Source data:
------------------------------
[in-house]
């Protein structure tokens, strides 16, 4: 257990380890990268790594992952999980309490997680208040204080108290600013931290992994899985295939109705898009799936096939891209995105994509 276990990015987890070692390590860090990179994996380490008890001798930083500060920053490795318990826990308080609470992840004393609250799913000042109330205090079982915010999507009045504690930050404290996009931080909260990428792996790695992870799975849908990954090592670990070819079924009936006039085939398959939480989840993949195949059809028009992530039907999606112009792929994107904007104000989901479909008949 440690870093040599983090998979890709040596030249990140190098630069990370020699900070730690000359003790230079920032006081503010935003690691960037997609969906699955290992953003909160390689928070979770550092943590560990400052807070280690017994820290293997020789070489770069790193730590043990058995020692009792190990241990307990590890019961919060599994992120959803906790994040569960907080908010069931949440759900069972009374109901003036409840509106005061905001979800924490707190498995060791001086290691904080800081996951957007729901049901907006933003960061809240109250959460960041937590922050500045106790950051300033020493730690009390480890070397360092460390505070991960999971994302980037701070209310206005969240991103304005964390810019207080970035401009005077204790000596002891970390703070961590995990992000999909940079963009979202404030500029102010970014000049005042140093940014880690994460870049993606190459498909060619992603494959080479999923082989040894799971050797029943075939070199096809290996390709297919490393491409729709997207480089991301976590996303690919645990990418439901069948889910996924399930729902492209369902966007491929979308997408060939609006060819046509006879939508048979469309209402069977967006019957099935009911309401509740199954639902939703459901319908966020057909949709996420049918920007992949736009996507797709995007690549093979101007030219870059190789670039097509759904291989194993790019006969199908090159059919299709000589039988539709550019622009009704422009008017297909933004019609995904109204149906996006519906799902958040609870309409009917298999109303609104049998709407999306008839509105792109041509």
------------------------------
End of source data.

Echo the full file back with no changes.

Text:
[in-house]
């Protein structure tokens, strides 16, 4: 257990380890990268790594992952999980309490997680208040204080108290600013931290992994899985295939109705898009799936096939891209995105994509 276990990015987890070692390590860090990179994996380490008890001798930083500060920053490795318990826990308080609470992840004393609250799913000042109330205090079982915010999507009045504690930050404290996009931080909260990428792996790695992870799975849908990954090592670990070819079924009936006039085939398959939480989840993949195949059809028009992530039907999606112009792929994107904007104000989901479909008949 440690870093040599983090998979890709040596030249990140190098630069990370020699900070730690000359003790230079920032006081503010935003690691960037997609969906699955290992953003909160390689928070979770550092943590560990400052807070280690017994820290293997020789070489770069790193730590043990058995020692009792190990241990307990590890019961919060599994992120959803906790994040569960907080908010069931949440759900069972009374109901003036409840509106005061905001979800924490707190498995060791001086290691904080800081996951957007729901049901907006933003960061809240109250959460960041937590922050500045106790950051300033020493730690009390480890070397360092460390505070991960999971994302980037701070209310206005969240991103304005964390810019207080970035401009005077204790000596002891970390703070961590995990992000999909940079963009979202404030500029102010970014000049005042140093940014880690994460870049993606190459498909060619992603494959080479999923082989040894799971050797029943075939070199096809290996390709297919490393491409729709997207480089991301976590996303690919645990990418439901069948889910996924399930729902492209369902966007491929979308997408060939609006060819046509006879939508048979469309209402069977967006019957099935009911309401509740199954639902939703459901319908966020057909949709996420049918920007992949736009996507797709995007690549093979101007030219870059190789670039097509759904291989194993790019006969199908090159059919299709000589039988539709550019622009009704422009008017297909933004019609995904109204149906996006519906799902958040609870309409009917298999109303609104049998709407999306008839509105792109041509």